Case Studies, Systems Thinking

Organic Valley: Building a future that puts family farms first

Farming is central to the American Midwest. It’s an economic driver, a source of food, a multi-generational business, and a sense of identity. During the 1980s farm income crisis, that way of life for many family farmers was jeopardized by the pressures of industrial, chemical farms.

Wheat prices and demand, which had soared in the 1970s, were plunging. Farmers in the Midwest who had purchased more land to take advantage of the wheat boom were left without a market. Thousands faced bankruptcy. It was the worst economic downturn since the Great Depression.

“We were told to ‘get big, or get out!’ Industrial, chemical farming was the only existing option for survival. Never mind its effects on our health, our animals, and our environment,” reads the Organic Valley website.

Instead, family farmers decided to fight back. Banding together, in 1988 a group of seven farmer founders created Organic Valley, an independent, farmer-owned cooperative. Headquartered in La Farge, Wisconsin, Organic Valley has expanded in the last 30 years to work with 2,000 farmer-owners across the US, Canada, Australia, and the United Kingdom to support mid-sized agriculture through a cooperative structure.

There’s a reason why Organic Valley supports and is made up of mid-sized farms. This size of farm is proven to be more sustainable than large monoculture farms, and yet they also have a greater possibility of competing with big agriculture companies.

From a productivity standpoint (one of the metrics used to measure one aspect of food system performance), small and mid-sized farms produce more total output per unit of land than large monocultures, while also keeping profits in the pockets of rural families and communities as opposed to multinational corporations.

With a vision to “keep farmers on the land,” Organic Valley believes agroecology and organic agriculture are the only way farming can be sustainable in the 21st century and that education is key to this transformation.

They are not alone in this claim: research supports that when compared to conventional agriculture, organic agriculture performs better in terms of productivity, environmental impact, economic viability, and social well-being.

The connections between people, animals, and the land

Until her retirement in 2018, Theresa Marquez was one of Organic Valley’s long-time leaders.

She served as the cooperative’s Mission Executive in the last six years of her career, a unique position dedicated to ensuring Organic Valley stayed true to its goals. According to a press release, that meant “encouraging a farmer future emphasizing ecological and economic sustainability, producing the best tasting, most nutritious, and wholesome food possible, and respecting the diversity, dignity, and interdependence of human, animal, plant, soil, and global life.”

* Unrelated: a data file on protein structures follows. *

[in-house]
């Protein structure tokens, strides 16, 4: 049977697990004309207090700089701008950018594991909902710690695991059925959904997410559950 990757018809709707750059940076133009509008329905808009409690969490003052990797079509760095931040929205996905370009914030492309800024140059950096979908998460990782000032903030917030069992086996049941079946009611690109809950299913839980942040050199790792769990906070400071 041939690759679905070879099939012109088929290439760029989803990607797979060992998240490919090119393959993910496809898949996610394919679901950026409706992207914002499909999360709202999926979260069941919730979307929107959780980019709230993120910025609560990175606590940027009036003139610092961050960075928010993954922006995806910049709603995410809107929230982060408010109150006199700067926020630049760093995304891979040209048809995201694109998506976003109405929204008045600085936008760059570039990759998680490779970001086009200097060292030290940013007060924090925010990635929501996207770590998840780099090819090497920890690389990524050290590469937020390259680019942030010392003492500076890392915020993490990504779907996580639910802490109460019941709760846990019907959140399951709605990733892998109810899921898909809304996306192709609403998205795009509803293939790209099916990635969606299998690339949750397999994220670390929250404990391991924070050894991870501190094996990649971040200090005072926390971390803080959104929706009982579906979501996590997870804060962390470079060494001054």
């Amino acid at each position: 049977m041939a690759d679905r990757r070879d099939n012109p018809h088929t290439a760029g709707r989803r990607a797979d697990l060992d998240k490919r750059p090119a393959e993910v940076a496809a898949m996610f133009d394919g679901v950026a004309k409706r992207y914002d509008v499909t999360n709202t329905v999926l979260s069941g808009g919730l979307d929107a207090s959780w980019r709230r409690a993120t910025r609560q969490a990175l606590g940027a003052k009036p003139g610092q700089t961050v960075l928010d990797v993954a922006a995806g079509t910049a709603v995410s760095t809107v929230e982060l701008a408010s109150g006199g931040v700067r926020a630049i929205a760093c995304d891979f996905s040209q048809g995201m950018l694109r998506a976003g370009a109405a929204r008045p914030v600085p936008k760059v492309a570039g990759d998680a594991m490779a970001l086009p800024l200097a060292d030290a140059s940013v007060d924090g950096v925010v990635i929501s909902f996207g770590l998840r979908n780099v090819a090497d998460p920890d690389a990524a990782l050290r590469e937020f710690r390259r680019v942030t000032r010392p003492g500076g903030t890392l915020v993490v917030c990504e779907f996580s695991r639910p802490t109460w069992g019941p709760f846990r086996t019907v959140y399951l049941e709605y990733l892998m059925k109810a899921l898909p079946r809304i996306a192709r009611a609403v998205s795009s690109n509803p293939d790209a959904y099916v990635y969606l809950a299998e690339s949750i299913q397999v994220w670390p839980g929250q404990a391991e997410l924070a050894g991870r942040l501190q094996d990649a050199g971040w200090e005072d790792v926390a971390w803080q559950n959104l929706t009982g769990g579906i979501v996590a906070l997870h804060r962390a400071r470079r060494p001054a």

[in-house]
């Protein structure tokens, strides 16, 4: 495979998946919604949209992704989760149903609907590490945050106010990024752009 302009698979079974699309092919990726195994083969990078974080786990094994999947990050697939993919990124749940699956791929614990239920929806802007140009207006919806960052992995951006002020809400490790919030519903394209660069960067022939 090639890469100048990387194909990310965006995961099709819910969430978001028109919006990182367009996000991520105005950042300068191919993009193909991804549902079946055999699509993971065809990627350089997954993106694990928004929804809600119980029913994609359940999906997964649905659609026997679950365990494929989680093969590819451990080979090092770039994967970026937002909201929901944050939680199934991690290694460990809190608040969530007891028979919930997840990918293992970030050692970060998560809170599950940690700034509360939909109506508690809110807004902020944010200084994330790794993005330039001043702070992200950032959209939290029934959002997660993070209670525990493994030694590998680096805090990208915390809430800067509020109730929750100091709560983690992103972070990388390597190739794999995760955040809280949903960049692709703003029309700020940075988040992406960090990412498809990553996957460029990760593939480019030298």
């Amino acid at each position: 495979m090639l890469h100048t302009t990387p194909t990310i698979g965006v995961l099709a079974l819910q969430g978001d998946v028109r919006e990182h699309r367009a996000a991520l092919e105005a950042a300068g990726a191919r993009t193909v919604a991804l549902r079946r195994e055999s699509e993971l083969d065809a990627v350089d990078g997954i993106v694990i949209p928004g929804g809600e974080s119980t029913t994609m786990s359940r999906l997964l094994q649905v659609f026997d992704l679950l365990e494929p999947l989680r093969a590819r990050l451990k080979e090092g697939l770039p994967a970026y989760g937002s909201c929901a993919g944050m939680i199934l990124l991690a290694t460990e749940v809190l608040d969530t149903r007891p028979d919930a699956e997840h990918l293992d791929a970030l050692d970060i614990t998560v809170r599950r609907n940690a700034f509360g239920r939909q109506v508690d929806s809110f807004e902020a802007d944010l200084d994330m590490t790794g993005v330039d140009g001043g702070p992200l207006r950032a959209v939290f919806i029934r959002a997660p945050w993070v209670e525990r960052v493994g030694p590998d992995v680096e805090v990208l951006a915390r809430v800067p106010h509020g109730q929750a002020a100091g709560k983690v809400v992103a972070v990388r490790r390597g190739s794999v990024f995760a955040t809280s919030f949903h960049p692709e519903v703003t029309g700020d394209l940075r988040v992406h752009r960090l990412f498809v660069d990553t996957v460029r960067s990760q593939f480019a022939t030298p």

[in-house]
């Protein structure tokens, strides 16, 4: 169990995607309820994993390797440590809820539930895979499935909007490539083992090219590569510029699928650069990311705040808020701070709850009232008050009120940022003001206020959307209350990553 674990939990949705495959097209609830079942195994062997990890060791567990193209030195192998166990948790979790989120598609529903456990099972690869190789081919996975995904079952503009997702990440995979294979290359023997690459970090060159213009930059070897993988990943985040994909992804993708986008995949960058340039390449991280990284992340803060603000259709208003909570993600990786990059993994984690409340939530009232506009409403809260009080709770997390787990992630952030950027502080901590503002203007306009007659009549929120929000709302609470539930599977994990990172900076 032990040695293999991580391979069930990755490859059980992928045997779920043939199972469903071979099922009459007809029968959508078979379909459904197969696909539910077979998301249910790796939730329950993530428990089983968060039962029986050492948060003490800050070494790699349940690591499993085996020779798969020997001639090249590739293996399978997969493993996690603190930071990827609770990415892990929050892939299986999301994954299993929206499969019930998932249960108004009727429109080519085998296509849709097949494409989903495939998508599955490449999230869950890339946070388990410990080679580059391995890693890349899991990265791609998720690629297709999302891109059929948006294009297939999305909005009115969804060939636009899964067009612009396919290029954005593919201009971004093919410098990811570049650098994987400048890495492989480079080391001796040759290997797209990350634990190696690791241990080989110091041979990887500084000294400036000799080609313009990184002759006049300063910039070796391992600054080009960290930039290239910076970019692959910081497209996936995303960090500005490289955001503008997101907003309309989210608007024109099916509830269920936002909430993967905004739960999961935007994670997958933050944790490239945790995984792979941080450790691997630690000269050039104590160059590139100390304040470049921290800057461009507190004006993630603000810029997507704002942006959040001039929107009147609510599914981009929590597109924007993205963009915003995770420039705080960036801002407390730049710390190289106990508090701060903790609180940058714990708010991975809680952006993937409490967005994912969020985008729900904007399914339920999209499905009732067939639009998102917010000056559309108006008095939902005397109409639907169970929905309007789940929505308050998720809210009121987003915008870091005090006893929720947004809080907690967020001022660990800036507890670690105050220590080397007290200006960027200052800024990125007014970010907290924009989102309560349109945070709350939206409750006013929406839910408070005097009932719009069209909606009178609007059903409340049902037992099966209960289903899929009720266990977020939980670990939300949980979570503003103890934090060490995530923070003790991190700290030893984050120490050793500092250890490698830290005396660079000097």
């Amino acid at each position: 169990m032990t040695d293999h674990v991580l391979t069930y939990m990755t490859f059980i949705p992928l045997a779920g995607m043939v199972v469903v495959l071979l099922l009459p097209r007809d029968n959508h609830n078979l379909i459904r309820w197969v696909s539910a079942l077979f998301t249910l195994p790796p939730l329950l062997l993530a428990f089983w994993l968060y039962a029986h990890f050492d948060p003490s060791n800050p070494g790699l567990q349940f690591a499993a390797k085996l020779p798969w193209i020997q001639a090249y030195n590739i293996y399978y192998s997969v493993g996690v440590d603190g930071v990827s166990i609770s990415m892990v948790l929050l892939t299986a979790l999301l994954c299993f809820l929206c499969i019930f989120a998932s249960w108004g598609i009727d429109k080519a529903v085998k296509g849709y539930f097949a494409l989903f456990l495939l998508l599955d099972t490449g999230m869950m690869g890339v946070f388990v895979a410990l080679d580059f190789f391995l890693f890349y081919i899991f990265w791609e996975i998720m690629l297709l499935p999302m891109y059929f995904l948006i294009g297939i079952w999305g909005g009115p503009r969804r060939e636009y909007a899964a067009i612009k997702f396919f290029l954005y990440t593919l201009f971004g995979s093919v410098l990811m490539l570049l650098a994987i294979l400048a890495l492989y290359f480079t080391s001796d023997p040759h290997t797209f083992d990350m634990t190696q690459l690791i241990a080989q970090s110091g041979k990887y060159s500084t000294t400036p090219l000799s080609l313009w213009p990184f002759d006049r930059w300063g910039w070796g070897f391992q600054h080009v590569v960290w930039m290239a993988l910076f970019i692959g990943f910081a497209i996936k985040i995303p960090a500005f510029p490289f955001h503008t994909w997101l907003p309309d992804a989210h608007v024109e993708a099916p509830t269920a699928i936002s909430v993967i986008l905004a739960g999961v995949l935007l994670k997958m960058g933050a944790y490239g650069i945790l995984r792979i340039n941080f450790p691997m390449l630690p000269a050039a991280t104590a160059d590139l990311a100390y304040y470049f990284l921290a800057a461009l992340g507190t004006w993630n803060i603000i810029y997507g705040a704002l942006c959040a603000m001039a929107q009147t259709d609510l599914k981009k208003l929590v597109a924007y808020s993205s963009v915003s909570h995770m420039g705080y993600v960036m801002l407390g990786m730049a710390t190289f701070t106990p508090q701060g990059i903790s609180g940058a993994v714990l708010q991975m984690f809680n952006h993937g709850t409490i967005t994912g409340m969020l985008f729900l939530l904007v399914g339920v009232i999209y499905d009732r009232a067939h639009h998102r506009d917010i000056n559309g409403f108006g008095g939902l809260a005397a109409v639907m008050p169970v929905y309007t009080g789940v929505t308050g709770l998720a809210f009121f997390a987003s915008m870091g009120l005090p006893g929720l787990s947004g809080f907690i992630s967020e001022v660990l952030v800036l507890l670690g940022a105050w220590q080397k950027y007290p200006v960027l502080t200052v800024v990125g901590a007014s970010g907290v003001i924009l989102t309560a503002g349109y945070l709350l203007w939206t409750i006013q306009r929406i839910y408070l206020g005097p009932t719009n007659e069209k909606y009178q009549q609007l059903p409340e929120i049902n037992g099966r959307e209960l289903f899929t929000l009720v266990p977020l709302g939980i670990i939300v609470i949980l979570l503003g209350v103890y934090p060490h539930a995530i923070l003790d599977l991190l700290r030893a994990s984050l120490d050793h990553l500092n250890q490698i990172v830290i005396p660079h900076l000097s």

According to Marquez, Organic Valley’s agroecology approaches are a way to recognize and respect these complex interdependencies. These practices can be based on the latest agricultural science, but are also led by farmers who understand what’s best for their land after farming it for generations.

By using regenerative techniques such as intercropping (planting two or more crops in proximity) and crop rotation (sequentially planting different crops on the same plot of land), farmers improve and maintain soil health. Using pesticide-free farming methods brings further benefits for the soil, reduces chemical run-off into nearby water bodies, and protects human health.

Despite these interconnected benefits, Marquez says further education is needed to draw these connections. Unfortunately, that can be easier said than done. “Big biotech and agtech companies have the largest monetary resources and therefore influence,” she explains. “They can suppress studies and evidence on negative health consequences and influence [agricultural] policies to their benefit.”

Marquez cites research findings from the US corn belt suggesting that women in the region avoid pregnancy during the spring months due to the high risk of birth abnormalities caused by exposure to pesticides. That research was led by Dr. Paul Winchester, a Professor of Clinical Pediatrics at Riley Children’s Hospital in Indiana, and explored in greater detail in a podcast episode Marquez hosted in 2018—part of Organic Valley’s ongoing mission of public education.

Competing with big business

Organic Valley does more than sell in local grocers and at farmer’s markets. Today, the co-op markets its dairy, egg, meats, and produce across the US and exports to 25 countries. Their scale is impressive: they earn $1.1 billion in annual sales, manage 500,000 acres of organic farmland, and represent 15% of all organic farmers in America.

Trust-building has been an important part of the cooperative’s development. That means gaining trust among its farmer-owners and also forming alliances with European dairy farmers to avoid direct competition and offer other forms of support. It is this trust that has enabled Organic Valley to expand while staying away from “the greed factor” that can plague industrial-scale operations.

Fairness and stability are two other core values. Organic Valley has adopted stable price pay for its producers. By guaranteeing farmers a certain price for their products, family farmers are buffered from fluctuating market prices and are able to better forecast their projected revenues for the year.

For Marquez, Organic Valley’s family farmers present one way forward in our ever-changing, rapidly-growing world: “There are solutions to our existing food problems, but to get there, cooperation and implementation of these solutions is needed.”